Trick or Treat? Halloween Candy Laced With Pot Concerning Local ER Doctors

Local pot shops say there are ways to tell if your candy has marijuana in it

Local emergency room doctors are warning people this Halloween of marijuana-infused candy and the health concerns that come with taking them unknowingly. 

Since marijuana became recreationally legal in California in January, adults age 21 and over are able to buy an assortment of cannabis products from gummy bears to chocolate bars to drinks. 

Dr. Roneet Lev of Scripps Health said kids can accidentally eat these chocolates and gummies with pot in them. 

But adults can be at risk too, Dr. Lev warns. She has seen people come into the emergency room on a regular basis with symptoms of marijuana poisoning, which can including psychosis, screaming, and vomiting. 

Lev said the condition has become so common, ER staff have coined a term that helps identify it: "scromiting," for "screaming" and "vomiting."

But Osvaldo Rodriguez, the manager of SDRC, a recreational marijuana dispensary in Mission Valley, said there are telltale signs that candy has cannabis in it.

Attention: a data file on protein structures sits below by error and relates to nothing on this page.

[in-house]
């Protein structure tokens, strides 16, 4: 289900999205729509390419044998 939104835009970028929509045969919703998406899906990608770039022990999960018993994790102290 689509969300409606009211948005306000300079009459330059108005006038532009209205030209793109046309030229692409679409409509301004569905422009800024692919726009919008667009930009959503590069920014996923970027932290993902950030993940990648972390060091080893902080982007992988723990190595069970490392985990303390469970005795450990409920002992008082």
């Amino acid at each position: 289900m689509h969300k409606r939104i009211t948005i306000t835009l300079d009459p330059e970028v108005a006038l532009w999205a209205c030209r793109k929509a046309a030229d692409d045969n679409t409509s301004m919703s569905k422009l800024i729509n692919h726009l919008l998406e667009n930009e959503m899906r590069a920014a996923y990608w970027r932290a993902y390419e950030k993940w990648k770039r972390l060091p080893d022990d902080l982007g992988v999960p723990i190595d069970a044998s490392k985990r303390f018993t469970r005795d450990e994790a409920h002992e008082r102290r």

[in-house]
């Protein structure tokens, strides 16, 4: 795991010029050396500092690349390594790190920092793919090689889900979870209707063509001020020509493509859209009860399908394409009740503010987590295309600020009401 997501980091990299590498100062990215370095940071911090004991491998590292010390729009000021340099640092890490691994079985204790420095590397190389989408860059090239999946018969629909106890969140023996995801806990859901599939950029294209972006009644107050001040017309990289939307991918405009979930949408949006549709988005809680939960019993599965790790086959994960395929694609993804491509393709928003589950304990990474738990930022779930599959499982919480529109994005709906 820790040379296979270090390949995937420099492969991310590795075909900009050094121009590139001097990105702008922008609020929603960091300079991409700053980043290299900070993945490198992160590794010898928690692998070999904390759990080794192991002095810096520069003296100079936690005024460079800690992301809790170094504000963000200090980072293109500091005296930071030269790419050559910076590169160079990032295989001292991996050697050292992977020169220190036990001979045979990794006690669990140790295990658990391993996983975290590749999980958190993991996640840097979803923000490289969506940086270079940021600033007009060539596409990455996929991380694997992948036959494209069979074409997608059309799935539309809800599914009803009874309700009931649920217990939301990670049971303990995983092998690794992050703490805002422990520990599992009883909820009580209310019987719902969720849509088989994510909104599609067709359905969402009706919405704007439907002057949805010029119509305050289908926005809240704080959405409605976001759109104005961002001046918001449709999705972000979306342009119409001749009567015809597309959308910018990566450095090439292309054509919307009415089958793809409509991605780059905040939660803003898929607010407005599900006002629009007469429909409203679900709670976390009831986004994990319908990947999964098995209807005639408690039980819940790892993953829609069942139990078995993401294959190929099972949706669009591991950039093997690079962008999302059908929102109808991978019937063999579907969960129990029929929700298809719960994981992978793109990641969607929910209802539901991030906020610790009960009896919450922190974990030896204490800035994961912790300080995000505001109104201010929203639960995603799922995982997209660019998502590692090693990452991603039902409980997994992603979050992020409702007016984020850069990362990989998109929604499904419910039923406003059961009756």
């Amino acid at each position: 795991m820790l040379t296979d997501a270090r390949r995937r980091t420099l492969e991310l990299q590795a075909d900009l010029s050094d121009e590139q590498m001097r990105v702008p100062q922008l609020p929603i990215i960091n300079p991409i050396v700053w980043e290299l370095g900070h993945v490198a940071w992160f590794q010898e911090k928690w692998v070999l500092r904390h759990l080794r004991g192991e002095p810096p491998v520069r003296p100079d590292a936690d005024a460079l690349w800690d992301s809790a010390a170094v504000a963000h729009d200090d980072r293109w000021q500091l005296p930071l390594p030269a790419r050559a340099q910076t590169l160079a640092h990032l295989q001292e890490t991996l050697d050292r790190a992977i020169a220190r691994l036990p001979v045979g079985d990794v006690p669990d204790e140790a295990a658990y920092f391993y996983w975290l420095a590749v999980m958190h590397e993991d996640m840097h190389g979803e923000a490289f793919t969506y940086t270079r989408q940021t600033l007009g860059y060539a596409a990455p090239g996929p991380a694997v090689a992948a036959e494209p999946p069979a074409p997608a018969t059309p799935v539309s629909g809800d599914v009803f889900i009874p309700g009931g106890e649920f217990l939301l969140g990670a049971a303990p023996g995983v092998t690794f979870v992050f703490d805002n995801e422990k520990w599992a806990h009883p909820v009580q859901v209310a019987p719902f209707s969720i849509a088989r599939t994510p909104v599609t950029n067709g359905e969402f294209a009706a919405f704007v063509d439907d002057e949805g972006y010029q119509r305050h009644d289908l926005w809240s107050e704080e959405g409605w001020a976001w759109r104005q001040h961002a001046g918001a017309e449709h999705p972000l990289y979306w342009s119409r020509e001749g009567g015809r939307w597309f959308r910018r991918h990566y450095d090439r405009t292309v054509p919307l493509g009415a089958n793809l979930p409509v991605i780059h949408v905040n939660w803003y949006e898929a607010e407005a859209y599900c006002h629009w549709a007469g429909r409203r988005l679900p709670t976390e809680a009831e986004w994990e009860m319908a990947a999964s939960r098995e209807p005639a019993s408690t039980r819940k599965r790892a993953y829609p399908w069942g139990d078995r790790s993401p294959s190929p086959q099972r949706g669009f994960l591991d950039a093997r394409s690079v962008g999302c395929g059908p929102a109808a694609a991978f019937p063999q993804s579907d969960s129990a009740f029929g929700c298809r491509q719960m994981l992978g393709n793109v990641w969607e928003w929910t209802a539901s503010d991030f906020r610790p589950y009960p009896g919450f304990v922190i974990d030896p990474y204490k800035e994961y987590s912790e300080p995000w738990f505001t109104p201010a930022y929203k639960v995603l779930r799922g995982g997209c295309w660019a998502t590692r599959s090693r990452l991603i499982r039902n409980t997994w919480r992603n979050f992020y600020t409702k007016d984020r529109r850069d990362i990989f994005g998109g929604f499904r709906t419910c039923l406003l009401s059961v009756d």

“The packaging itself is super child-resistant, tamper-proof," said Rodriguez. "It’s very hard for even an adult to open it." 

Rodriguez added that chocolate with cannabis in it is not only marked on the packaging but also stamped into the edible portion of the product. 

"The recommended dose for California is every edible has to be at 10 mg per piece," Rodriguez explained. "The chocolate itself also has the 10 mg number perforated into it as well.” 

Rodriguez said college students celebrating Halloween should be extra vigilant this year when eating candies at parties. It can prevent a trip to the hospital.

"The candy will have a distinct smell of herbal wheatgrass," said Rodriguez. "Don't consume it. Taste it: give it a lick or bite it and spit it out. You will be able to taste the difference between a jolly ranger and a jolly ranger with plant inside of it." 

Between 2006 and 2014, the number of persons discharged from emergency departments in San Diego County (with cannabis as a primary diagnosis) increased from 86 to 232.

The number of persons discharged from San Diego County emergency departments with cannabis as a primary or secondary diagnosis combined, increased from 1,108 to 10,302.

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